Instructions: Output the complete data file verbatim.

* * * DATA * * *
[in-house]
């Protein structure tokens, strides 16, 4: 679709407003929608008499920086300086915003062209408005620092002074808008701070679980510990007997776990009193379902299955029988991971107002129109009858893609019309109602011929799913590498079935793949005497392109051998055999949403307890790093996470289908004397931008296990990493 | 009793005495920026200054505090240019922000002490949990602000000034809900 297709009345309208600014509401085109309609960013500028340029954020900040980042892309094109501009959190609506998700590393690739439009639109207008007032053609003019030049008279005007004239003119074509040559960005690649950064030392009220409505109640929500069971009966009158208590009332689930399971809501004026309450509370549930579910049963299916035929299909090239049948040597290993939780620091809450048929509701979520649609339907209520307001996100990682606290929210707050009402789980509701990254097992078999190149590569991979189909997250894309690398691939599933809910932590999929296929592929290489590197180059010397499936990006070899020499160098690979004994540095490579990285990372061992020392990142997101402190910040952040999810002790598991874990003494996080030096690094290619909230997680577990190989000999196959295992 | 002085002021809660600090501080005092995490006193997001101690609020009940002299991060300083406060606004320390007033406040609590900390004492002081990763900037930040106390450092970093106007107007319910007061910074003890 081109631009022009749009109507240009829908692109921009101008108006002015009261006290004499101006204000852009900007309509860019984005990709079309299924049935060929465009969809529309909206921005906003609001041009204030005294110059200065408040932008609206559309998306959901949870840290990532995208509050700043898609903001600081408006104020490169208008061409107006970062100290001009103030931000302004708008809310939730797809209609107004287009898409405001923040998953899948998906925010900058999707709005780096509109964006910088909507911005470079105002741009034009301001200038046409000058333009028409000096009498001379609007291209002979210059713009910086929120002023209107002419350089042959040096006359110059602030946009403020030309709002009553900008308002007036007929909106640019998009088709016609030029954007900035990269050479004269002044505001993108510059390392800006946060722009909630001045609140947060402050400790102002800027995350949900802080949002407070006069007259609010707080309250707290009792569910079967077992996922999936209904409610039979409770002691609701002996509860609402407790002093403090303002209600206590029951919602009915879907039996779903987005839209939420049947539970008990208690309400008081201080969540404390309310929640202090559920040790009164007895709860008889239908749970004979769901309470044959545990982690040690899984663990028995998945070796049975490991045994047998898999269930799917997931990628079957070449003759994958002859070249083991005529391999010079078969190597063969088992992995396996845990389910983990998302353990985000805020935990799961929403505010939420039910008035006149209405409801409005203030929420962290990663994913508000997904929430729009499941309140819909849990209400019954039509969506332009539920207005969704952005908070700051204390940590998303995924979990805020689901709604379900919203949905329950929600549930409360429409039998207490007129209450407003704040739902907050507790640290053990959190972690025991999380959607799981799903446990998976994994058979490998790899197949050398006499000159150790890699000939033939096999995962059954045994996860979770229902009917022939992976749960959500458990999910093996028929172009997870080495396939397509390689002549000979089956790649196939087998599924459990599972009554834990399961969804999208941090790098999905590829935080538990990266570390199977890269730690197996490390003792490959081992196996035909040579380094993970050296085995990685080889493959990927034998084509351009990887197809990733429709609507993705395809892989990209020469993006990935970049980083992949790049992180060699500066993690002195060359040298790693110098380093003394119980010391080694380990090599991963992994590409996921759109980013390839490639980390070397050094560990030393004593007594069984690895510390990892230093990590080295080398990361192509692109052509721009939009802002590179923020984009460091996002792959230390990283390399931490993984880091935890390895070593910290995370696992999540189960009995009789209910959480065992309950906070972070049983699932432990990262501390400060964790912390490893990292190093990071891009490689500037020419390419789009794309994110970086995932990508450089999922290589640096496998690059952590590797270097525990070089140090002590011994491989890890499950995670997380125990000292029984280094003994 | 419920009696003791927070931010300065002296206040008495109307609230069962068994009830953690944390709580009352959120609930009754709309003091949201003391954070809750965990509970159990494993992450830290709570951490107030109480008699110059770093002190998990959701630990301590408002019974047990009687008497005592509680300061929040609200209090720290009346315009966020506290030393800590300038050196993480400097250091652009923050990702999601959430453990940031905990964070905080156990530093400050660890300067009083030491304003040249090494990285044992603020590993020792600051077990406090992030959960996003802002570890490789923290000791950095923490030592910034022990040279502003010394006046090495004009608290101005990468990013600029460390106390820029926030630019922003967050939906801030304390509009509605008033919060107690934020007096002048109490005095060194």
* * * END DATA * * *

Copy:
[in-house]
């Protein structure tokens, strides 16, 4: 679709407003929608008499920086300086915003062209408005620092002074808008701070679980510990007997776990009193379902299955029988991971107002129109009858893609019309109602011929799913590498079935793949005497392109051998055999949403307890790093996470289908004397931008296990990493 | 009793005495920026200054505090240019922000002490949990602000000034809900 297709009345309208600014509401085109309609960013500028340029954020900040980042892309094109501009959190609506998700590393690739439009639109207008007032053609003019030049008279005007004239003119074509040559960005690649950064030392009220409505109640929500069971009966009158208590009332689930399971809501004026309450509370549930579910049963299916035929299909090239049948040597290993939780620091809450048929509701979520649609339907209520307001996100990682606290929210707050009402789980509701990254097992078999190149590569991979189909997250894309690398691939599933809910932590999929296929592929290489590197180059010397499936990006070899020499160098690979004994540095490579990285990372061992020392990142997101402190910040952040999810002790598991874990003494996080030096690094290619909230997680577990190989000999196959295992 | 002085002021809660600090501080005092995490006193997001101690609020009940002299991060300083406060606004320390007033406040609590900390004492002081990763900037930040106390450092970093106007107007319910007061910074003890 081109631009022009749009109507240009829908692109921009101008108006002015009261006290004499101006204000852009900007309509860019984005990709079309299924049935060929465009969809529309909206921005906003609001041009204030005294110059200065408040932008609206559309998306959901949870840290990532995208509050700043898609903001600081408006104020490169208008061409107006970062100290001009103030931000302004708008809310939730797809209609107004287009898409405001923040998953899948998906925010900058999707709005780096509109964006910088909507911005470079105002741009034009301001200038046409000058333009028409000096009498001379609007291209002979210059713009910086929120002023209107002419350089042959040096006359110059602030946009403020030309709002009553900008308002007036007929909106640019998009088709016609030029954007900035990269050479004269002044505001993108510059390392800006946060722009909630001045609140947060402050400790102002800027995350949900802080949002407070006069007259609010707080309250707290009792569910079967077992996922999936209904409610039979409770002691609701002996509860609402407790002093403090303002209600206590029951919602009915879907039996779903987005839209939420049947539970008990208690309400008081201080969540404390309310929640202090559920040790009164007895709860008889239908749970004979769901309470044959545990982690040690899984663990028995998945070796049975490991045994047998898999269930799917997931990628079957070449003759994958002859070249083991005529391999010079078969190597063969088992992995396996845990389910983990998302353990985000805020935990799961929403505010939420039910008035006149209405409801409005203030929420962290990663994913508000997904929430729009499941309140819909849990209400019954039509969506332009539920207005969704952005908070700051204390940590998303995924979990805020689901709604379900919203949905329950929600549930409360429409039998207490007129209450407003704040739902907050507790640290053990959190972690025991999380959607799981799903446990998976994994058979490998790899197949050398006499000159150790890699000939033939096999995962059954045994996860979770229902009917022939992976749960959500458990999910093996028929172009997870080495396939397509390689002549000979089956790649196939087998599924459990599972009554834990399961969804999208941090790098999905590829935080538990990266570390199977890269730690197996490390003792490959081992196996035909040579380094993970050296085995990685080889493959990927034998084509351009990887197809990733429709609507993705395809892989990209020469993006990935970049980083992949790049992180060699500066993690002195060359040298790693110098380093003394119980010391080694380990090599991963992994590409996921759109980013390839490639980390070397050094560990030393004593007594069984690895510390990892230093990590080295080398990361192509692109052509721009939009802002590179923020984009460091996002792959230390990283390399931490993984880091935890390895070593910290995370696992999540189960009995009789209910959480065992309950906070972070049983699932432990990262501390400060964790912390490893990292190093990071891009490689500037020419390419789009794309994110970086995932990508450089999922290589640096496998690059952590590797270097525990070089140090002590011994491989890890499950995670997380125990000292029984280094003994 | 419920009696003791927070931010300065002296206040008495109307609230069962068994009830953690944390709580009352959120609930009754709309003091949201003391954070809750965990509970159990494993992450830290709570951490107030109480008699110059770093002190998990959701630990301590408002019974047990009687008497005592509680300061929040609200209090720290009346315009966020506290030393800590300038050196993480400097250091652009923050990702999601959430453990940031905990964070905080156990530093400050660890300067009083030491304003040249090494990285044992603020590993020792600051077990406090992030959960996003802002570890490789923290000791950095923490030592910034022990040279502003010394006046090495004009608290101005990468990013600029460390106390820029926030630019922003967050939906801030304390509009509605008033919060107690934020007096002048109490005095060194």